All jokes aside, getting a pen pal is a great way to stay connected with people while disconnecting.

The device you’re using to read this article can put you in contact with just about anyone. But I doubt you use it to talk to more than a handful of friends. Most of them probably live close to you. I get it. After all, every conversation you start cuts into the time you could be spending consuming disposable content on Twitter or Facebook.

Social media helps us feel connected to everyone else. Like that person from third year university who we haven’t talked to in years. At least we still follow each other on Instagram and like the other’s photos.

But what if one of you decides to scale back your social-media use?

Maybe you’ll bump into each other in 30 years in the frozen aisle of a grocery store. You’ll talk about your kids and they’ll discuss the fitness class they’ve been enjoying. After the fifth annoyed person manoeuvres between your carts en route to a blowout ice cream sale, you’ll get the hint that your conversation, though enjoyable for you, is inconveniencing others. You’ll awkwardly bump into each other a few more times before checking out and never seeing each other again.

Or, you can DM that person and say, “Hey, how have you been? I know we haven’t talked in a while, but I want to catch up. Weird question though, would you be interested in being pen pals?”

Let’s bring back pen pals. But how?

In my experience, the best pen pals are people like that, who you normally wouldn’t talk to often.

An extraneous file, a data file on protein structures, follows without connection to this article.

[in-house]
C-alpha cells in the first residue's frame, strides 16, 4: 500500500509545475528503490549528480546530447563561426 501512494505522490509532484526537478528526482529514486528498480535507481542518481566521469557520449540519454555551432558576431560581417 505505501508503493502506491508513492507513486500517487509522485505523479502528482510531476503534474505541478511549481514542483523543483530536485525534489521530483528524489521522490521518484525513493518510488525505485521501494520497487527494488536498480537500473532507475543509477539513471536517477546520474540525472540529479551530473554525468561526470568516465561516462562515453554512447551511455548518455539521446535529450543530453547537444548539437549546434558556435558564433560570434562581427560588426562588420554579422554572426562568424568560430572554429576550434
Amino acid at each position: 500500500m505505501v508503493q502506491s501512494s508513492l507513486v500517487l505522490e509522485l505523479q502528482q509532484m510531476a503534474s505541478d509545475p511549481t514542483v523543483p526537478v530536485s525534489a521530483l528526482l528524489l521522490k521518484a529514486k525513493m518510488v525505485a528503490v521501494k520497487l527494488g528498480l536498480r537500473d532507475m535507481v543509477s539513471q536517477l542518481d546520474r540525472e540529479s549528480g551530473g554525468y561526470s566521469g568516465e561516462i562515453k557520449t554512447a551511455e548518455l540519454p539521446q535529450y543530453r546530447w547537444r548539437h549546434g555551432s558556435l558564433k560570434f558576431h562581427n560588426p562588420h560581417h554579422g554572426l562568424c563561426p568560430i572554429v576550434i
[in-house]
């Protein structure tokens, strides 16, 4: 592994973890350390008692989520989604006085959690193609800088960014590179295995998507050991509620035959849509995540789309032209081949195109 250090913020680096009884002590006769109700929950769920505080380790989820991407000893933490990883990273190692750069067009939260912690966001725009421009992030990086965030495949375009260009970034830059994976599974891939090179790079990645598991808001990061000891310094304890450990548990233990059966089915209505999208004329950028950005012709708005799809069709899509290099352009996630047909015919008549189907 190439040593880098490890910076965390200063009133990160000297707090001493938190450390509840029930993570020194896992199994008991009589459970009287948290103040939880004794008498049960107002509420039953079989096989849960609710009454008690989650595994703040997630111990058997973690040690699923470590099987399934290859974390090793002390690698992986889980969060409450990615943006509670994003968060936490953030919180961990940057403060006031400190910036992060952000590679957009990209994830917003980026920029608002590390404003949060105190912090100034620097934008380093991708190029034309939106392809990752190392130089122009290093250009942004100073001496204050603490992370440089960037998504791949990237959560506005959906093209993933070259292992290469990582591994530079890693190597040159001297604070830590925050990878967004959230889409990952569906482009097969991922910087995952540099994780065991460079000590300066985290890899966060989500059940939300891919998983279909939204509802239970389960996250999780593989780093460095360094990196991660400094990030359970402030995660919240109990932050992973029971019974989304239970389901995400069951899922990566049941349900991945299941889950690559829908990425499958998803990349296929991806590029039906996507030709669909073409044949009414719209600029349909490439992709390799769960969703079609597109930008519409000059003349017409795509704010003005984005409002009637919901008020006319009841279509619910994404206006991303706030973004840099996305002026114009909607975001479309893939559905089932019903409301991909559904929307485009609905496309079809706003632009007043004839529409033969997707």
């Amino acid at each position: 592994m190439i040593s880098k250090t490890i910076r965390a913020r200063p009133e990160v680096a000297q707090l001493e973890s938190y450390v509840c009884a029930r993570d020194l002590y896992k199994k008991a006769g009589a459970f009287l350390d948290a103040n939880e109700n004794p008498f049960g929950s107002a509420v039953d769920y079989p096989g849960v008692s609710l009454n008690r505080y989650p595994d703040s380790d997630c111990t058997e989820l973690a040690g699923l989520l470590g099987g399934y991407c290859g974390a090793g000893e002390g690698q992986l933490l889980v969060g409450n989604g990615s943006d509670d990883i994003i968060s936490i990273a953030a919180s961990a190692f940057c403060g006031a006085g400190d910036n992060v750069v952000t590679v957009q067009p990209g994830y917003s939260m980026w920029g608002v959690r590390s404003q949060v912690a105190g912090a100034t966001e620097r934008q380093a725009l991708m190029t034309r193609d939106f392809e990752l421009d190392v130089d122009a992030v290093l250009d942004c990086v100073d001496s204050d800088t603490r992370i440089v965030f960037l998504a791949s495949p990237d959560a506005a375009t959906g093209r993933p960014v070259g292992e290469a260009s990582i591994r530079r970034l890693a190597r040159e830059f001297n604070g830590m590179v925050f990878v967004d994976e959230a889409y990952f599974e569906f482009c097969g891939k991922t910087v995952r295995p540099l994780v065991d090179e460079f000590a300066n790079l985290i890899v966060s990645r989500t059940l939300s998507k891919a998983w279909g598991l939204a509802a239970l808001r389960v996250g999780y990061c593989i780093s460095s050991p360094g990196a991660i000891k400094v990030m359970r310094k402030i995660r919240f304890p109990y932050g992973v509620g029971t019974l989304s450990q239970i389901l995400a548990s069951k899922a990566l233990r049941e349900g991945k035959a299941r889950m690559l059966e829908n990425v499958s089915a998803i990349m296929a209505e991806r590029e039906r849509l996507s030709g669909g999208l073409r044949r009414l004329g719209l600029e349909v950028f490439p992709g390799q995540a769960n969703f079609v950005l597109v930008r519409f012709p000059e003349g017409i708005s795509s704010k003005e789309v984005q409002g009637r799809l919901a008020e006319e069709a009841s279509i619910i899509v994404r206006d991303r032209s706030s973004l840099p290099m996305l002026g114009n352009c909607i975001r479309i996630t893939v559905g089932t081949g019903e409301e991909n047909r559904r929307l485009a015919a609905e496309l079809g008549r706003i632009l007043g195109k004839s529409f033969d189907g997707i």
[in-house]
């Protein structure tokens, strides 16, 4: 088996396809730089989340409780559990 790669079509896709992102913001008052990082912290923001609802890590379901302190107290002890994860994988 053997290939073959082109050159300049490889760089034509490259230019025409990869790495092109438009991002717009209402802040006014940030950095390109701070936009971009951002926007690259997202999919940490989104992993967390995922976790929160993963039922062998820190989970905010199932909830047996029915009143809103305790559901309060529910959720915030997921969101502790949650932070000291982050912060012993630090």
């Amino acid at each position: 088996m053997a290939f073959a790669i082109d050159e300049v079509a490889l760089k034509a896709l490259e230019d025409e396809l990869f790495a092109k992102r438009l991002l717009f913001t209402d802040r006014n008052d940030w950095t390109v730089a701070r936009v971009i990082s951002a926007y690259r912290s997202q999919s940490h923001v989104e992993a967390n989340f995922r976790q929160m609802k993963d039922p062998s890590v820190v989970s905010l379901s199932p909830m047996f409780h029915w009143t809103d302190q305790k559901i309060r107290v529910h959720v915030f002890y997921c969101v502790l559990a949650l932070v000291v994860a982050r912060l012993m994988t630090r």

A big reason why my past attempts fizzled out was because those people were friends from various web-based communities. I would open their letter and read it with glee, but then I would go online and interact with them. We either ran out of things to say in the letters or accidentally covered the same ground elsewhere. I certainly never felt as though we would lose touch if we didn’t write back.

Remember those successful email pen pals I talked about? Two of them were people who sought to minimize their social media presences, and one was someone whose schedule was completely opposite to mine. On a day-to-day basis, I would rarely interact with them otherwise.

Major pen-pal services seem to agree with me. In fact, most of them seek to hook you up with a total stranger. But that can be a little scary, especially if you aren’t willing to rent a P.O. box as a privacy buffer.

In my case, I have so many people from high school, university, and various digital communities who I could ask about becoming a pen pal that I don’t see a reason to turn to one of those services. Also, I feel I can trust these people with my address. And I’m certain we could find something interesting to talk about, since we’ve done that in the past.

What you do is up to you, but I would wager that you also have a few old friends you could call on to get you started.

In the lab, with a pen and a pad

Let me know if you take up my call to bring back pen pals.

Have you ever had a pen pal? When is the last time you wrote a letter to someone? Tell me all about it in the comments or on social media.


I’d like a pen pal but am weary of finding one online, someone who would then have a home address. so i think POBox set up would be better. it’s something to consider.

That’s a valid concern. For me, the idea of a penpal has worked best when I’ve had a like-minded friend who lived far away. A PO Box seems like a must if you set up something with a stranger!